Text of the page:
Study says Cats are Living Longer than ever

As reported in Consumer Affairs, this month’s Journal of Feline Medicine and Surgery reported on a new study titled “Evaluating Aging in Cats” that found cats are living healthier and longer lives. Through intensive studies of today’s cat, researchers discovered diet and healthcare improvements have extended the life expectancy of the average housecat. Researchers estimate that more than 20% of cats today were at least 11 years old in 2011. Today the average pet cat is living into their late teens or early 20’s. In human years this is the equivalent of between 85 and 101 years old.

Although it is apparent that cats are living longer lives today, defining what a healthy senior cat looks like is not so apparent. Not much is known about what healthy aging looks like in cats today as evidenced by existing research which has tried to categorize traits of normal aging as opposed to signs of disease. According to the research team from the Journal of Feline Medicine and Surgery, “An appreciation of normal aging in cats is critical from both a clinical and research perspective. In this regard, it is imperative to be able to distinguish between what would be considered ‘normal for age’ [versus] unhealthy aging changes.”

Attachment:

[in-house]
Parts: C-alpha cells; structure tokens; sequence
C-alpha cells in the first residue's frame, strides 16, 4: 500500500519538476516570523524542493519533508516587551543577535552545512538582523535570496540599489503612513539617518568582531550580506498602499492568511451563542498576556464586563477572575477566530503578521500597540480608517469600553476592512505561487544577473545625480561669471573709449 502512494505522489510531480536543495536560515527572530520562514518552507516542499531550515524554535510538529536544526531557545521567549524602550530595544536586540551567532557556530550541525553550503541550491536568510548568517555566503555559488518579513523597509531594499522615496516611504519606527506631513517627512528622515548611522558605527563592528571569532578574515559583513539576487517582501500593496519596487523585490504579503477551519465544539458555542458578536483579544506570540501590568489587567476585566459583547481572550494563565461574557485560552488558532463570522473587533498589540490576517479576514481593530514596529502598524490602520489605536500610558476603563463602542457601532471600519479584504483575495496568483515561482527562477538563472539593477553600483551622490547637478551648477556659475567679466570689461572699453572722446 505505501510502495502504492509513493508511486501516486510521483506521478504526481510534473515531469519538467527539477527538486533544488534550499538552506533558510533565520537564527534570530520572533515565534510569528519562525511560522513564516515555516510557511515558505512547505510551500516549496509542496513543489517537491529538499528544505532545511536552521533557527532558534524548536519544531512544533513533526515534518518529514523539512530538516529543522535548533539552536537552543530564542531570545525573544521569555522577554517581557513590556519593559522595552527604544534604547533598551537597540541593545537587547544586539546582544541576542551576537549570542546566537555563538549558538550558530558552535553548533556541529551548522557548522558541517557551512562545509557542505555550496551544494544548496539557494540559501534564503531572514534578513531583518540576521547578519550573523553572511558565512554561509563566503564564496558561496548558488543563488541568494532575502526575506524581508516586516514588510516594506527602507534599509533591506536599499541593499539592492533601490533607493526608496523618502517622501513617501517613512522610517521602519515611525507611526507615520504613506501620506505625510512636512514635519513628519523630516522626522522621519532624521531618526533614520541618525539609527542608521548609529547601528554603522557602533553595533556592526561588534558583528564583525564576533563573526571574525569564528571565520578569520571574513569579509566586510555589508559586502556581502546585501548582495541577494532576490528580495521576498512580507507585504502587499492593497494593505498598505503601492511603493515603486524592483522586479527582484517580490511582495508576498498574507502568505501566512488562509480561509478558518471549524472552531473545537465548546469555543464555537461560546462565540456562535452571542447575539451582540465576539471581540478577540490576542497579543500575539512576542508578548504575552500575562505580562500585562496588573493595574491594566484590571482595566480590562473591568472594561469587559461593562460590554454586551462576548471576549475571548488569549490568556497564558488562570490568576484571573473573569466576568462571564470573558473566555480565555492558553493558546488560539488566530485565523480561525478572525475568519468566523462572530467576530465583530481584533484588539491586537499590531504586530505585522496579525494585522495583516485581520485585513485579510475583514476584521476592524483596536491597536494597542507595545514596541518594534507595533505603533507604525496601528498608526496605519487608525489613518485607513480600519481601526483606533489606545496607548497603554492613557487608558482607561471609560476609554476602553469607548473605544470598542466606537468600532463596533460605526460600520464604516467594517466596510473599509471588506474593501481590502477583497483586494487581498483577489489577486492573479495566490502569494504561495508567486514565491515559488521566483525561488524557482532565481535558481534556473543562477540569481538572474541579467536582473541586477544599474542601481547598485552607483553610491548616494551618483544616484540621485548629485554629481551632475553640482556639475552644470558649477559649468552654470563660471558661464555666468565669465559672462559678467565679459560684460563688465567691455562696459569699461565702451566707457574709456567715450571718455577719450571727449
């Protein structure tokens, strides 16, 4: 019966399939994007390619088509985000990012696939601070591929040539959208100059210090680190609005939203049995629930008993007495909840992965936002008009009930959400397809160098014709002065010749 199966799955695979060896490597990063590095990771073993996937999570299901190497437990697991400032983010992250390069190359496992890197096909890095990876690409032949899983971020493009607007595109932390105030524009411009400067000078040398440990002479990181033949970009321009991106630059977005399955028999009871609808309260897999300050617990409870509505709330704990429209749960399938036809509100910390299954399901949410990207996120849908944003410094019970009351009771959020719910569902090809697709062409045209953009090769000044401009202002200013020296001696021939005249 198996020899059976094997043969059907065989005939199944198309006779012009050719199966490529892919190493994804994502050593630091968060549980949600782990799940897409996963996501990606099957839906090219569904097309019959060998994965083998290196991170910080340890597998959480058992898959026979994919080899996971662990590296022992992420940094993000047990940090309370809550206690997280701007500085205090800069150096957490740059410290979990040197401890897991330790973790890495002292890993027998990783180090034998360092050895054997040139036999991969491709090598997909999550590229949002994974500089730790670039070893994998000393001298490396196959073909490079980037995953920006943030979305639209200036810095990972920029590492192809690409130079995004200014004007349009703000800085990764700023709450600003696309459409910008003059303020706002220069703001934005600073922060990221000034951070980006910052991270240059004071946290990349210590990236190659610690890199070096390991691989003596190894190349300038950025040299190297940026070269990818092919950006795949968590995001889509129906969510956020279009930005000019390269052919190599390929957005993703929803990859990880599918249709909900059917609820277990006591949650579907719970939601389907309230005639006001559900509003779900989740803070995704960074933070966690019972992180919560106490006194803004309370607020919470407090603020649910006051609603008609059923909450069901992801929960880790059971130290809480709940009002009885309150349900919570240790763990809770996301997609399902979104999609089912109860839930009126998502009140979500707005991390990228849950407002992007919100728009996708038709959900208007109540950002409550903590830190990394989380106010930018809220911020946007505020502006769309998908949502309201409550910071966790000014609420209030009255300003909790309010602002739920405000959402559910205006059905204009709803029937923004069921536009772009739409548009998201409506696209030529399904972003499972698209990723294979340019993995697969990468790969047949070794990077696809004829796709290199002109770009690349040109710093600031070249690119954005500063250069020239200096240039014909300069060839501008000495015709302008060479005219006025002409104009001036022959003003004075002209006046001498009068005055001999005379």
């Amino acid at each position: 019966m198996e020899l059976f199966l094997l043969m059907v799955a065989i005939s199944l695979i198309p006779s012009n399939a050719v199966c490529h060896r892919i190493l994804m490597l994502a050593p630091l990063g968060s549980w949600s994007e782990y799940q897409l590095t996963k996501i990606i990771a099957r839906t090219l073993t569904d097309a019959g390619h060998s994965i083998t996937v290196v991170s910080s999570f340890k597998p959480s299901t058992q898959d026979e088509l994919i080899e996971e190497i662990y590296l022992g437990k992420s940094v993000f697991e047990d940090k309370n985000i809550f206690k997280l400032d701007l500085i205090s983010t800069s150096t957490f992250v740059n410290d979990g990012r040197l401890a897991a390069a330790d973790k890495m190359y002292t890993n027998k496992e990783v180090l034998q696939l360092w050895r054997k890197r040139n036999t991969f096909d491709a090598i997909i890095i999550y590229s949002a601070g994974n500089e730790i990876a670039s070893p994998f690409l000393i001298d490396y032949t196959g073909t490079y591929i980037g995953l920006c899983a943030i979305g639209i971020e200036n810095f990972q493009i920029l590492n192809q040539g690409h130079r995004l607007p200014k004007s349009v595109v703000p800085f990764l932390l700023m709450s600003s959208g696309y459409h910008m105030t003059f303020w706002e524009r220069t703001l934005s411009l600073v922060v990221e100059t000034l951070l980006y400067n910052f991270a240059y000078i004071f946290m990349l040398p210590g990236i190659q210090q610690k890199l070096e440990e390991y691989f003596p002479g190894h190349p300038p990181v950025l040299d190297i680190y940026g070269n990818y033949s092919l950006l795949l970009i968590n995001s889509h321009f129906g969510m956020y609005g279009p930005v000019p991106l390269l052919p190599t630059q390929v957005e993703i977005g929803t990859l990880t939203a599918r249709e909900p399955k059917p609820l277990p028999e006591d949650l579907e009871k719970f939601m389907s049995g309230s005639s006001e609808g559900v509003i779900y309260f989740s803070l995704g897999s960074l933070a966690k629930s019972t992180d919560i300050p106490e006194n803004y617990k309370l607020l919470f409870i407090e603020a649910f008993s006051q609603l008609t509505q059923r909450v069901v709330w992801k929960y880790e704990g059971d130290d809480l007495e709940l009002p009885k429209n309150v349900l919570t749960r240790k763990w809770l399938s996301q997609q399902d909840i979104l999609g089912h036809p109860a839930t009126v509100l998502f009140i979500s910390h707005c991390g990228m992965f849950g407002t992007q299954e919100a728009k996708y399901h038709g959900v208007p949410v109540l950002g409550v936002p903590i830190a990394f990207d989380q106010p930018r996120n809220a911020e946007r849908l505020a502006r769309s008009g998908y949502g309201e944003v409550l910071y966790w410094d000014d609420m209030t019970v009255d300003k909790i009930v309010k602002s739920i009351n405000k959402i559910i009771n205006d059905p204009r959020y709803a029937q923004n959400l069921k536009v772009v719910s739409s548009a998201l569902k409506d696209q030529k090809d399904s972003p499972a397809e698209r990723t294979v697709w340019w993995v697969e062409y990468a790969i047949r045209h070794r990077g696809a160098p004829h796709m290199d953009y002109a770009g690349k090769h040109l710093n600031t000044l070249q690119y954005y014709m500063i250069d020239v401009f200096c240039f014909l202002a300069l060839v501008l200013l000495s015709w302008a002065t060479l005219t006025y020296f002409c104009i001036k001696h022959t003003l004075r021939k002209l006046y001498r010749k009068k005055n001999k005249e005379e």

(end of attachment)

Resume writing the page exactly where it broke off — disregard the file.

Some signs of normal aging (physical symptoms that don’t affect the cat’s quality of life and are considered normal) include a decline in grooming behavior, a slightly thinned coat and weight loss. While signs of musculoskeletal problems like trouble jumping or moving and signs of respiratory problems like wheezing or trouble breathing normally could possibly indicate disease.

The Journal of Feline Medicine and Surgery researchers acknowledged that although the report was intended as an informative guide for veterinarians, there is more to be learned about aging cats. “Although we provide a thorough review of the current knowledge, it is clear that there is a great need for better understanding in this area.”